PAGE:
Photo by Ethan Davis
A breaker smolders after weather-related damage at the North Holly Springs Substation.
Photo by David Cook
An 18-wheeler ends up in the ditch after sliding off I-22 Friday afternoon.
Photos by Kelly McMillen and David Cook
(Left photo) Highway 7 North and (right photo) an accident at the I-22 and I-269 intersection
Photo by David Cook
Car slides off road on I -22 at West Holly Springs Exit and gets assistance from wrecker service
Photo by Barry Burleson
South Center Street, looking toward the courthouse
Photo by David Cook
Highway 309 North, bridge over Coldwater River
Winter weather hits hard
The weather started out bad in Marshall County Friday morning and only got worse.
The ice hit first and then came the snow.
“Friday afternoon, we really got busy,” said Maj. David Cook, with the Marshall County Sheriff’s Depart ment. “More people were out on the roads.”
Cook spent the day riding the roads in the county.
He said travel conditions were bad everywhere but a lot worse in the northern part of the county, like the Highway 72 area. He estimated three inches of snow on top of the ice.
The highway accidents started happening in the county from about 1 p.m. Friday continuously until Saturday morning, according to Cook.
“Thank goodness, there was nothing real serious,” he said.
Interstate 22 between Lake Center and Potts Camp was shut down for a while Saturday night due to an 18-wheeler accident. Traffic was diverted onto Highway 178, Cook said, and then an 18-wheeler jackknifed on that route.
“A lot of 18-wheelers struggled on the hills,” he said.
Some of the worst roads in the City of Holly Springs, according to the police department, were J.M. Ash Drive, Industrial Drive, Highway 178 West (the steep hill coming into the city) and Highway 178 East from East Boundary to the city limits.
Police said they responded to a high volume of stranded motorists, accidents and vehicles in ditches. They recommended no one drive in such conditions unless absolutely necessary, and if so, drive with extreme caution at a very slow pace.
Holly Springs Utility Department experienced some outages that were worsened by a failure of the ground-out mechanism at the North Holly Springs Sub station, according to general manager Bill Stone.
He said a mechanism was frozen up. The power was rerouted to the South Substation in Holly Springs, the Slayden Substation and to the Coldwater (Mt. Pleasant) Substation, he said.
“I think the gist of it is the situation was weather-related,” he said.
“At the peak of the outages when the substation was down, the number of customers without power was very briefly over 2,000, during some of the switching operations, but the sustained outage peaked at about 1,700 meters. Our new outage detection and notification system gives us a better picture of outages than we’ve ever had before.”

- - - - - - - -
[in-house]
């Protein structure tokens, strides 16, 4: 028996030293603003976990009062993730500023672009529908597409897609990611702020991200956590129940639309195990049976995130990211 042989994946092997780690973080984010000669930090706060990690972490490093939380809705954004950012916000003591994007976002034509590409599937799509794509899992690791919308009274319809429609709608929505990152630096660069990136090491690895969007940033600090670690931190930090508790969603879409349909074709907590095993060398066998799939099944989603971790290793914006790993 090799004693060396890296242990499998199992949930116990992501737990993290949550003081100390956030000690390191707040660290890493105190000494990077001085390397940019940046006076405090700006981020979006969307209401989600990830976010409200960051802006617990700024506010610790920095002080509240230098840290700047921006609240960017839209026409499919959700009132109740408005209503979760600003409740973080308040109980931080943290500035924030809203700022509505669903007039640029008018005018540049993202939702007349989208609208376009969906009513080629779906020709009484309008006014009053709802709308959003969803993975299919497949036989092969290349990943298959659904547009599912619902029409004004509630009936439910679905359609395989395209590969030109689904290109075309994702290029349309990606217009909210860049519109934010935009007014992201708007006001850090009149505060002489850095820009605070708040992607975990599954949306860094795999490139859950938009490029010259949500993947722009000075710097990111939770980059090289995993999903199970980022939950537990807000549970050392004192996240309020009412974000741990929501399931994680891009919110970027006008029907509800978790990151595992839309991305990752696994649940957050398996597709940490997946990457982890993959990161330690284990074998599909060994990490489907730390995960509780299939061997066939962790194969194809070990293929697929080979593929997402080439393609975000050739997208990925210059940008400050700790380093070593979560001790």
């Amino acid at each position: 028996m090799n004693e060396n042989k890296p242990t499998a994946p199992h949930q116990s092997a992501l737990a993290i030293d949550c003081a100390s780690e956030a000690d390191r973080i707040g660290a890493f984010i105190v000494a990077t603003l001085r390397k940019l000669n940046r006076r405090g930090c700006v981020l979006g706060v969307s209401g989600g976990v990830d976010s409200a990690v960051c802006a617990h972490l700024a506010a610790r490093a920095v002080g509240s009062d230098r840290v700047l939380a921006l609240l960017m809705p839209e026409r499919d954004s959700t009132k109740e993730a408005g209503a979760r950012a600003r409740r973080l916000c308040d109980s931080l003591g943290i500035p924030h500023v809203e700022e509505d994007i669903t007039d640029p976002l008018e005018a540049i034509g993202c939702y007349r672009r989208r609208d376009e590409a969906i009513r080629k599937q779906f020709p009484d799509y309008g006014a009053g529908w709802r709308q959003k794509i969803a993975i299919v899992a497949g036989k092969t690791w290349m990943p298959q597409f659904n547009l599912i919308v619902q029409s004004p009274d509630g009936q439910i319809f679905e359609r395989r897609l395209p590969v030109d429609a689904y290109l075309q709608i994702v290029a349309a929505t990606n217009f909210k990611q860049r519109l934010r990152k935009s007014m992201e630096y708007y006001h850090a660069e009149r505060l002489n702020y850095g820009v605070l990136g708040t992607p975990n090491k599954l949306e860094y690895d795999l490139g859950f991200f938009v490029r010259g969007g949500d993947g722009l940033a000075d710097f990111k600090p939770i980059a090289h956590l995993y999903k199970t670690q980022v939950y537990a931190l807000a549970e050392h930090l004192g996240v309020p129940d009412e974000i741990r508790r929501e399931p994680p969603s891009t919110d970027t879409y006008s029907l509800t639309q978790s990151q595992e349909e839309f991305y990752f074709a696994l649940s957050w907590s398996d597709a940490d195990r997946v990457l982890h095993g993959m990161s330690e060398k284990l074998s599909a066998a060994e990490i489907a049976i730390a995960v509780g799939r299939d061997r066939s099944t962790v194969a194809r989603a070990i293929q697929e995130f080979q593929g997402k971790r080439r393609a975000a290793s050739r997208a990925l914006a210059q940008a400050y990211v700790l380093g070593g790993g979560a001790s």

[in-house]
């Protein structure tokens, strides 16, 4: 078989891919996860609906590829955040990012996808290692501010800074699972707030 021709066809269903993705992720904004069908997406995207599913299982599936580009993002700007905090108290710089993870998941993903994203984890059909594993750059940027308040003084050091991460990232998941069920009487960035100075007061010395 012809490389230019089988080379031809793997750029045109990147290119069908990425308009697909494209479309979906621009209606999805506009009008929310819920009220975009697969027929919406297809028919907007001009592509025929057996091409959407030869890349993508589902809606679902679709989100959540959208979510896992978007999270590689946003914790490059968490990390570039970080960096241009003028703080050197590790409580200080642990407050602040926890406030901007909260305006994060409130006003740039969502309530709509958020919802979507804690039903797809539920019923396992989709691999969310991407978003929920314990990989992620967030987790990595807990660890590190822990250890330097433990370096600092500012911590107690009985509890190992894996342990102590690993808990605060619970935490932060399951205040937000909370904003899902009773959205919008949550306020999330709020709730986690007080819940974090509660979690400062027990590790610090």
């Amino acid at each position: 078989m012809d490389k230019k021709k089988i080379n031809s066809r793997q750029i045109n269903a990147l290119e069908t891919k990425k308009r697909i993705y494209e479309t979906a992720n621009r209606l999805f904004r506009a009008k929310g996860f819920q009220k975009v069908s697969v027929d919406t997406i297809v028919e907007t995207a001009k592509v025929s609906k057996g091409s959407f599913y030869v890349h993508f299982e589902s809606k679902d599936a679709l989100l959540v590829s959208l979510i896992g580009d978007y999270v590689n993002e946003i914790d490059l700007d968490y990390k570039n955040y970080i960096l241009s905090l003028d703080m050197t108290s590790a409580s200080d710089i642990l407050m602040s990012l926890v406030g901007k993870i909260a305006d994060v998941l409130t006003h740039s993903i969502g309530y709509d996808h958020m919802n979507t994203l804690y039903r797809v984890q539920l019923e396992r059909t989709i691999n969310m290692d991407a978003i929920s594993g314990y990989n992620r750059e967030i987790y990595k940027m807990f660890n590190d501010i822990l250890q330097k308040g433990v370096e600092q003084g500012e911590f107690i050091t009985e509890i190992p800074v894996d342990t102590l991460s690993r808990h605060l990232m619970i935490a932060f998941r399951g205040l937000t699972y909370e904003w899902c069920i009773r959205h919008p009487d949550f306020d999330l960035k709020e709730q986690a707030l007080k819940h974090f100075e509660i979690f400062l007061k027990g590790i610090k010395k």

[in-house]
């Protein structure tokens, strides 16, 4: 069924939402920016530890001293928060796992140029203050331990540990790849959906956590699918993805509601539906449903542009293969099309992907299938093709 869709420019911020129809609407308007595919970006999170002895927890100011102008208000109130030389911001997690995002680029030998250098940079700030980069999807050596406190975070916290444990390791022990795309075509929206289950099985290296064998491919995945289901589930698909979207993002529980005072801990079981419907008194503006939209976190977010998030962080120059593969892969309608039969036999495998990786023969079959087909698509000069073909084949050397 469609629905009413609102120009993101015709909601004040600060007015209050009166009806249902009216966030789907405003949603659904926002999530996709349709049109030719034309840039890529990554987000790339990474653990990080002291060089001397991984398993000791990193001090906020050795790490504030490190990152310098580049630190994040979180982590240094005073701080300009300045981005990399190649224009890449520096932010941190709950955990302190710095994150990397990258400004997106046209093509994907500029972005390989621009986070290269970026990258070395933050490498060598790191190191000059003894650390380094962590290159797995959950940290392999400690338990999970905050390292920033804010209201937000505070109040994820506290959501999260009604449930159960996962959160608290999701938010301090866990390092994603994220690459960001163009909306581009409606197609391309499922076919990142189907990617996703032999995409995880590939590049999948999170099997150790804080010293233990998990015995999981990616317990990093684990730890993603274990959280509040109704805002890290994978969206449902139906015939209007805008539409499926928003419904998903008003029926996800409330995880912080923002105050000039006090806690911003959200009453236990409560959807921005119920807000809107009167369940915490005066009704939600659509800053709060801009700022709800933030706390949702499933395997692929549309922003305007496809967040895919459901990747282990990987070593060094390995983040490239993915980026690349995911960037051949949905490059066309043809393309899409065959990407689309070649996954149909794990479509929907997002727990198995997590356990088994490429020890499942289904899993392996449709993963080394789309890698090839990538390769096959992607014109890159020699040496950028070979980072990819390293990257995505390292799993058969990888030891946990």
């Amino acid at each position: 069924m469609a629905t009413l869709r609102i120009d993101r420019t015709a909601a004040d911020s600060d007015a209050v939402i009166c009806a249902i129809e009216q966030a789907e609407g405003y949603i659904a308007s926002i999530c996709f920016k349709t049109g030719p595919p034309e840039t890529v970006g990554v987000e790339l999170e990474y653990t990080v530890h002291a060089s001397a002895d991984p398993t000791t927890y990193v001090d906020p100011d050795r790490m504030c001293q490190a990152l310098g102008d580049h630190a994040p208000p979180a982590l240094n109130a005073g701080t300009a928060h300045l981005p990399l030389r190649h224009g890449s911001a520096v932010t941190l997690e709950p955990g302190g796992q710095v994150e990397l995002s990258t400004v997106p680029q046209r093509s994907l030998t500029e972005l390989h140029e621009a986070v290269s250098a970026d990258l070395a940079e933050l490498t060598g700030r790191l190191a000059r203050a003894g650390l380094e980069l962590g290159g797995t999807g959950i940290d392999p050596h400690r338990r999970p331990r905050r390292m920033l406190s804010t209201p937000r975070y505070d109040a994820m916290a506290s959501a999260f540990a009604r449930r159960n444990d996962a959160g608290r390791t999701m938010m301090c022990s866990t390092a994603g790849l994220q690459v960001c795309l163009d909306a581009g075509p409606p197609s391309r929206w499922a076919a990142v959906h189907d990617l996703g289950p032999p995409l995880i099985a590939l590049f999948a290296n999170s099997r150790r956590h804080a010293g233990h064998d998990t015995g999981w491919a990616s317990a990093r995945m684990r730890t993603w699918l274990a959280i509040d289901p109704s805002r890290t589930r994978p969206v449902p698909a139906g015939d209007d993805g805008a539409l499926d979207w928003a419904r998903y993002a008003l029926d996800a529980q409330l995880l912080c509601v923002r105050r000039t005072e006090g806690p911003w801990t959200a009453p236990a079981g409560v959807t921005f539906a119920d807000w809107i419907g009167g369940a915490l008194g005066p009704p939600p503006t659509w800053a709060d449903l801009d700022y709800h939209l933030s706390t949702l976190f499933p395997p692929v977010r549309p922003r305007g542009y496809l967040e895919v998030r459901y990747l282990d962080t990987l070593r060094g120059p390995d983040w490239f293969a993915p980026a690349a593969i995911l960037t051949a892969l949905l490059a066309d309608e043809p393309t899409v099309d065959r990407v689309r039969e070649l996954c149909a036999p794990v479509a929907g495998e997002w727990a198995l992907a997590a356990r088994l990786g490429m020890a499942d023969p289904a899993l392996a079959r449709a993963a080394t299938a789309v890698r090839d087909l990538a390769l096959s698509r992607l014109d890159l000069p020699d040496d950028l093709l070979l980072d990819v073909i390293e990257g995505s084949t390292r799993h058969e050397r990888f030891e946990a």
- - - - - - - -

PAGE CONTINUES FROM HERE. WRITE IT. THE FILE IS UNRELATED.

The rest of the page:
The system is still in testing stages but has been online for a couple of weeks.
He said utility workers have not yet determined the cause of the substation shutdown but the working theory is there was some ice buildup on one of the bars that created a fault (short circuit).
“Other than the breaker that was destroyed, damage to the station appears minimal,” Stone said. “Once we got past that big outage Friday, we really had a calm weekend after that.”
Some good news is that the GE outage detection notification system is now reporting outages directly to HSUD as it was designed to do, he said.
“Now we can get pretty accurate counts of the number of outages,” he said.
Customers cannot yet go to a map to check to see if their power is on, he said.
“We’re not ready for prime time yet,” Stone said.
The CRC dispatching is also providing more accurate information, he said.
County road report
County administrator Larry Hall said his crews had applied snow melt to the intersections and bridges Friday night during the wintry mix of sleet and snow. Road crews were still out Monday working slick spots, non-stop, he said.
There was a lot of sleet mixed with rain before the snow Thursday night and Friday, Hall said. North of Coldwater River at least three inches of ice and snow accumulated and Highway 311 was a solid sheet of ice.
Lots of trucks slid off the road at Highway 72 at Gateway Global Drive and at Cayce Road and Highway 72.
“As late as Saturday afternoon, they (vehicles) were still stalling on Highway 311, he said.
Team Waste ran its Friday route Monday, Hall said. The company added extra trucks to get over the county Monday. He said MLK Day was a regular work day for Team Waste. If roads are bad, trucks can’t run, he said.
The impending snow due Tuesday of this week would likely make it necessary to go back out, he said.
“It (the snow and ice) isn’t going anywhere. It will be all to do over again,” Hall said Monday afternoon.
A Potts Camp resident was found dead Saturday, Jan. 13, on Edwards Street, according to coroner James Richard Anderson.
He said the body of Rosera Hernandez, 46, was found lying in the street. Hernandez had apparently fallen and struck her head on the curb, he said.
The coroner said the cause of death was hypothermia.
“It was very icy,” Anderson said.
He said a deputy on his way to work around 5:30 Saturday morning was flagged down by a resident.
Hernandez lived on East Ashland Avenue in Potts Camp.